This year, Gov. David Ige named the Hawaiian hoary bat or ʻōpeʻapeʻa (Lasiurus cinereus semotus) the official state land mammal.

Native to Hawaii, the half-ounce, 10-15 inch bat (described as a”fat mouse with wings”) is currently listed as “endangered” and the U.S. Fish and Wildlife Service is working on a recovery plan. Once found on every island, hoary bat breeding (in case that’s your thing) currently only takes place on the Big Island and Kauai.

The bat is so popular, it has a Twitter account.

Hawaiian Hoary Bat

“Lasiurus cinereus semotus crop” by Forest & Kim Starr

Forest & Kim Starr

But a mystery has always bugged researchers: How did our little furry friends get to the Hawaiian islands? Now we know.

Using sophisticated DNA sequencing, a team of scientists has discovered that the Hawaiian hoary bat migrated to the islands from the Pacific Coast of North America in two separate waves — more than 9,000 years apart. The new study estimates that these migrations from mainland North America happened around 800 years ago and again 10,000 years ago.

That kind of migration represents the longest overwater flight followed with the founding of a new population for any bat, and there are over 1,300 species of bats worldwide. So take that, European Whiskered Bat!

“We used tiny bits of wing tissue and powerful DNA sequencing and analytical tools to estimate both the time and place of origin for this unique and cryptic mammal,” said Dr. Kevin Olival, senior research scientist at EcoHealth Alliance and study co-author.

This DNA sampling of Hawaiian hoary bats for conservation genetics studies began in 2004 and is ongoing. “Because the Hawaiian hoary bat is the only living native land mammal in Hawaii, we want to know everything possible about its genetic history, relationships to other bats, and if there are unique subpopulations on different Hawaiian islands,” said Dr. Amy Russell, associate professor of biology at Grand Valley State University and lead author of the study.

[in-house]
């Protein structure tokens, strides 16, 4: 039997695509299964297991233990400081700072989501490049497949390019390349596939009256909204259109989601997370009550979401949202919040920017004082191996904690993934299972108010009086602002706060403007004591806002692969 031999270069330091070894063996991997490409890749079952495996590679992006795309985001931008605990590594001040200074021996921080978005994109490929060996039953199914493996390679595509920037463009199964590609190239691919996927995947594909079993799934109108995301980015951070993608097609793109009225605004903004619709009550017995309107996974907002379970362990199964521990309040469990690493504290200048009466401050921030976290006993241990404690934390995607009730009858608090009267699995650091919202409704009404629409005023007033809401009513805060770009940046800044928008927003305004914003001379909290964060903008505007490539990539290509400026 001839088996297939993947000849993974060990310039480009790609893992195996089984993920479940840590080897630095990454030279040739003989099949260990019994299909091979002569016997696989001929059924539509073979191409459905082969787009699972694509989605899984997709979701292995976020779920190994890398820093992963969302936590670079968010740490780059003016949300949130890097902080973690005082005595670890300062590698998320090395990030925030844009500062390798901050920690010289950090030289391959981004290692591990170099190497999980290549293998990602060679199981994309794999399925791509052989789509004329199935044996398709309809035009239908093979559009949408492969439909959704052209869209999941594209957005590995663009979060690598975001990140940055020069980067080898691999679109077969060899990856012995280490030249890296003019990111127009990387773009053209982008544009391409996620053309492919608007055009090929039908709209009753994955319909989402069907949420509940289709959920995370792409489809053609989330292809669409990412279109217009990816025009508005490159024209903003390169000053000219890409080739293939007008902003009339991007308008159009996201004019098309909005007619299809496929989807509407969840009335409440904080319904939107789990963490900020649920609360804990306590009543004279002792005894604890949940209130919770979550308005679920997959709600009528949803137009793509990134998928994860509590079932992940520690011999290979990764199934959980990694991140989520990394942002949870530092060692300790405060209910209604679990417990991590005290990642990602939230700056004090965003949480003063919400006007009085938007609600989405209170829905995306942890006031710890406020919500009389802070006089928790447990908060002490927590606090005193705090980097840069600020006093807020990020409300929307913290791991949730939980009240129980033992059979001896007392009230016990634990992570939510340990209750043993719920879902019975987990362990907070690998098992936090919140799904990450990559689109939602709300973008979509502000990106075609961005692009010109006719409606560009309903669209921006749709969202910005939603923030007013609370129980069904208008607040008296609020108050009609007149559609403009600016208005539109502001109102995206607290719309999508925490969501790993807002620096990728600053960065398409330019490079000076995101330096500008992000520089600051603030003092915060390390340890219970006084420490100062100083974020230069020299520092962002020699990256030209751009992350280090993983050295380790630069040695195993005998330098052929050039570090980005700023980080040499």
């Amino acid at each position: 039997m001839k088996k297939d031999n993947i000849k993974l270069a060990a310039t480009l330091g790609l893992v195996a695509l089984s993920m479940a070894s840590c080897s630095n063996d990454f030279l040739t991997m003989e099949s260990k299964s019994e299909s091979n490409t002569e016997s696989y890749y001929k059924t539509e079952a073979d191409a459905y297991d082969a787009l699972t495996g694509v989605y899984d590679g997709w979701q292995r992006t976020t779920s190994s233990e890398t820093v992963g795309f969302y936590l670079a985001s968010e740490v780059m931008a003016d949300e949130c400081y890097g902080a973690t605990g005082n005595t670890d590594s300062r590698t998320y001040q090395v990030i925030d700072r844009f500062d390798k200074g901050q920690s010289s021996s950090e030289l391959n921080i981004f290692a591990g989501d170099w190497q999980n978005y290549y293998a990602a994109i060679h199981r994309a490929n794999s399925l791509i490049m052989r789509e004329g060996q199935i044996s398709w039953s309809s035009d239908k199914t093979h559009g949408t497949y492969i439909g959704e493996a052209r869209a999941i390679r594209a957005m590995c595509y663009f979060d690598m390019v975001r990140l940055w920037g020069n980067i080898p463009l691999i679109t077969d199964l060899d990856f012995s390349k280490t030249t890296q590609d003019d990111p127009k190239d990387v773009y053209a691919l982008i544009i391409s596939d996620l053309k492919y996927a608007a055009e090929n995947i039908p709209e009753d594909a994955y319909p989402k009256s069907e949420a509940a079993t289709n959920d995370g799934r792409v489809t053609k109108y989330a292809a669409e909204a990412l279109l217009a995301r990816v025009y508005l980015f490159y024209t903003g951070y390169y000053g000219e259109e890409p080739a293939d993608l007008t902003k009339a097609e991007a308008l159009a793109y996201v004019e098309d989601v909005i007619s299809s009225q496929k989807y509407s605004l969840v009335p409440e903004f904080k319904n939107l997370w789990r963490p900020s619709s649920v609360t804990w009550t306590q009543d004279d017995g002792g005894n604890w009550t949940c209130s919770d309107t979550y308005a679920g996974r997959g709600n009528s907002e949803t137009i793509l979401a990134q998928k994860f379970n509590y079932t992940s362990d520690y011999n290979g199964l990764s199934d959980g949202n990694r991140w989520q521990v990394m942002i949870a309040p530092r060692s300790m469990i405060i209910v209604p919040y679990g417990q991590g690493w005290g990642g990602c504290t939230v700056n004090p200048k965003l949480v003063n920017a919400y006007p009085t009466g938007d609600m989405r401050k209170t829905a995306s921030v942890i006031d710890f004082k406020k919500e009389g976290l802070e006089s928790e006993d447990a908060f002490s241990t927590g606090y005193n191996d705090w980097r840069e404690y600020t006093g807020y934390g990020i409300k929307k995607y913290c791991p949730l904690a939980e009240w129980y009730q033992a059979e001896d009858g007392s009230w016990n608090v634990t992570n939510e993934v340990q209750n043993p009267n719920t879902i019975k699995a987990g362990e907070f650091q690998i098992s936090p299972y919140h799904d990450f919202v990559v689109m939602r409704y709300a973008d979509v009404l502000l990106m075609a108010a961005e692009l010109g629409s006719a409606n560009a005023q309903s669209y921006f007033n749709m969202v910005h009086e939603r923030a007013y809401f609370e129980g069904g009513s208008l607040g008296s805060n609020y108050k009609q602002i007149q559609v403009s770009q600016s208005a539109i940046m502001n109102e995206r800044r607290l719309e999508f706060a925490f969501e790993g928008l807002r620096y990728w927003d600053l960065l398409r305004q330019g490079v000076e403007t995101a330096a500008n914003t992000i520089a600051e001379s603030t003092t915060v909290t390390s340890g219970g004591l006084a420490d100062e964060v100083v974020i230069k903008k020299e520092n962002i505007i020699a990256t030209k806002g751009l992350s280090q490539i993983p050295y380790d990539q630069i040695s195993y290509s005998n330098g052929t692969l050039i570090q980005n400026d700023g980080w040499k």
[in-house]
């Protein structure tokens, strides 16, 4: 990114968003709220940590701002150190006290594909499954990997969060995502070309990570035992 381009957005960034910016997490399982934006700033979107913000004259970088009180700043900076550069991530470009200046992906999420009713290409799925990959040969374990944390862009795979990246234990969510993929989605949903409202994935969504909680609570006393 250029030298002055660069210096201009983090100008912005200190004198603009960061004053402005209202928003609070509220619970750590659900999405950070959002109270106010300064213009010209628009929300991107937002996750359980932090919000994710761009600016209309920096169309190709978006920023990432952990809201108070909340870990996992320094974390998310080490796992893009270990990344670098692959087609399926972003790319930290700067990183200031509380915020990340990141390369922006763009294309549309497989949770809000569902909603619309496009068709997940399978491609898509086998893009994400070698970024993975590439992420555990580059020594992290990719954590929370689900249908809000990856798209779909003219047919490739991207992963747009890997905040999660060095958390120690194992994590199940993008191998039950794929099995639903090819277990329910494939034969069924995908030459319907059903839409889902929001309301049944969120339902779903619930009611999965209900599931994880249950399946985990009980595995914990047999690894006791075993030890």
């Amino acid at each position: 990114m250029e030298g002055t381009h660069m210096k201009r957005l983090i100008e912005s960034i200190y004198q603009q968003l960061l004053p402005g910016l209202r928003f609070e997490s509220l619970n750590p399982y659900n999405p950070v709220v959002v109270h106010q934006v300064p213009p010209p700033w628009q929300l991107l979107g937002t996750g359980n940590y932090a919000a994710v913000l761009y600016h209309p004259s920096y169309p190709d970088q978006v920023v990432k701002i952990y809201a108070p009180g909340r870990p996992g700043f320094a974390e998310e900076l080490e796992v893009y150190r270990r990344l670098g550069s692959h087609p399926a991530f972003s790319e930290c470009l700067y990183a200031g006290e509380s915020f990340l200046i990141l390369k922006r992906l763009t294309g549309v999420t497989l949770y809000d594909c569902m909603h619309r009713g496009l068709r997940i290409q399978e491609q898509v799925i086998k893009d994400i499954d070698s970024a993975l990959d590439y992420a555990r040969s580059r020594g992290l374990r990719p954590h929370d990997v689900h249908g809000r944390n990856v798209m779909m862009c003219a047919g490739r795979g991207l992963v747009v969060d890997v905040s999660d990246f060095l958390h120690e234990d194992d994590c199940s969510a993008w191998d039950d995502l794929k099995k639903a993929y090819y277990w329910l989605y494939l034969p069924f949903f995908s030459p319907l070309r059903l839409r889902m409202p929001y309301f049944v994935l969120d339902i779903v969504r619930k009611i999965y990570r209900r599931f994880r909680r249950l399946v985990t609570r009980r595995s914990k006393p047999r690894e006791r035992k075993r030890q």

Bat DNA sampling locations in Hawaii

Hoary bat DNA sampling locations


And the researchers can even trace the bat’s possible itinerary: San Fran to Maui. Direct, of course.

Ecologists had previously modeled the path that the bats might have taken and found that the shortest possible flight distance from San Francisco to Maui, approximately 2,300 miles, is feasible with normal tailwind assistance from the prevalent Trade Winds.

This non-stop flight would only have required that the bat store the normal complement of fat that hoary bats accumulate for their annual migration through North America. Other surveys indicate that the bat can forage over many habitat types, including open ocean. Yes, these guys can also fish.

Due to isolation, all native plant and animal species originally colonized the Hawaiian Islands by long-distance dispersal via sea or air. For example, seeds or small animals may have hitched a ride on ocean debris, attached to bird feathers or feet, or drifted by air currents (spiders and very small insects).

No freeloader, ʻōpeʻapeʻa earned its place in the islands, one wing flap at a time.

Hawaiian Hoary bat, Lasiurus cinereus, Endangered, Hawaii Island, Laupahoehoe Forest Reserve

Jack Jeffrey

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